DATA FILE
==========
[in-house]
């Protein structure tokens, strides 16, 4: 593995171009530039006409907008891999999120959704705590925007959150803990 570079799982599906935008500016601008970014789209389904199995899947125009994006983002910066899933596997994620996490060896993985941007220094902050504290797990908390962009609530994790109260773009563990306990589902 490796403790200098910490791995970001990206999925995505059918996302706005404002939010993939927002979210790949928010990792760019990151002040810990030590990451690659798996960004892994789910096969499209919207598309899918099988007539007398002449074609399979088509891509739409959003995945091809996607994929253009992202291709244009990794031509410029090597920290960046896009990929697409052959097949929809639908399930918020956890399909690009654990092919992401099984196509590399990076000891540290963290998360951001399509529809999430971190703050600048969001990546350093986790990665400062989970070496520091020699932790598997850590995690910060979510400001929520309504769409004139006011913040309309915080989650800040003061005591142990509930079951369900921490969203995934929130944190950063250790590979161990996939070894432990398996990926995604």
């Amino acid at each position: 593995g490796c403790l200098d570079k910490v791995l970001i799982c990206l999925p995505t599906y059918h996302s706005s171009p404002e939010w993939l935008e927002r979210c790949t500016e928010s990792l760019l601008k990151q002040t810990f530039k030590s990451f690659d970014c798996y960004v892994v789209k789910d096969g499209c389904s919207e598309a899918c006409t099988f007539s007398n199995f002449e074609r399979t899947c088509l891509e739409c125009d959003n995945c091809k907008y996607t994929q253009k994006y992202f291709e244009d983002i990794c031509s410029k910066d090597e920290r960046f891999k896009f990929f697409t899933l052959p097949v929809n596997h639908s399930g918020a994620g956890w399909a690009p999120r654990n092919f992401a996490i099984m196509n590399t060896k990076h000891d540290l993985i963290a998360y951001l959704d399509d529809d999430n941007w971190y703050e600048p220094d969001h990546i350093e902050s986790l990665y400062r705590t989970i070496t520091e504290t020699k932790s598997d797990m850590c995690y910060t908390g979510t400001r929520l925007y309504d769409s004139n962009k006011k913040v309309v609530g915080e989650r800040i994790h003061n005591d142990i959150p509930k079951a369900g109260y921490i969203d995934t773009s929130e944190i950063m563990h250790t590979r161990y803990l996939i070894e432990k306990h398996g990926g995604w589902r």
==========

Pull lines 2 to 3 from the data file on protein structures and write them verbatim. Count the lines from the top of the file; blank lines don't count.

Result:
């Protein structure tokens, strides 16, 4: 593995171009530039006409907008891999999120959704705590925007959150803990 570079799982599906935008500016601008970014789209389904199995899947125009994006983002910066899933596997994620996490060896993985941007220094902050504290797990908390962009609530994790109260773009563990306990589902 490796403790200098910490791995970001990206999925995505059918996302706005404002939010993939927002979210790949928010990792760019990151002040810990030590990451690659798996960004892994789910096969499209919207598309899918099988007539007398002449074609399979088509891509739409959003995945091809996607994929253009992202291709244009990794031509410029090597920290960046896009990929697409052959097949929809639908399930918020956890399909690009654990092919992401099984196509590399990076000891540290963290998360951001399509529809999430971190703050600048969001990546350093986790990665400062989970070496520091020699932790598997850590995690910060979510400001929520309504769409004139006011913040309309915080989650800040003061005591142990509930079951369900921490969203995934929130944190950063250790590979161990996939070894432990398996990926995604």
């Amino acid at each position: 593995g490796c403790l200098d570079k910490v791995l970001i799982c990206l999925p995505t599906y059918h996302s706005s171009p404002e939010w993939l935008e927002r979210c790949t500016e928010s990792l760019l601008k990151q002040t810990f530039k030590s990451f690659d970014c798996y960004v892994v789209k789910d096969g499209c389904s919207e598309a899918c006409t099988f007539s007398n199995f002449e074609r399979t899947c088509l891509e739409c125009d959003n995945c091809k907008y996607t994929q253009k994006y992202f291709e244009d983002i990794c031509s410029k910066d090597e920290r960046f891999k896009f990929f697409t899933l052959p097949v929809n596997h639908s399930g918020a994620g956890w399909a690009p999120r654990n092919f992401a996490i099984m196509n590399t060896k990076h000891d540290l993985i963290a998360y951001l959704d399509d529809d999430n941007w971190y703050e600048p220094d969001h990546i350093e902050s986790l990665y400062r705590t989970i070496t520091e504290t020699k932790s598997d797990m850590c995690y910060t908390g979510t400001r929520l925007y309504d769409s004139n962009k006011k913040v309309v609530g915080e989650r800040i994790h003061n005591d142990i959150p509930k079951a369900g109260y921490i969203d995934t773009s929130e944190i950063m563990h250790t590979r161990y803990l996939i070894e432990k306990h398996g990926g995604w589902r």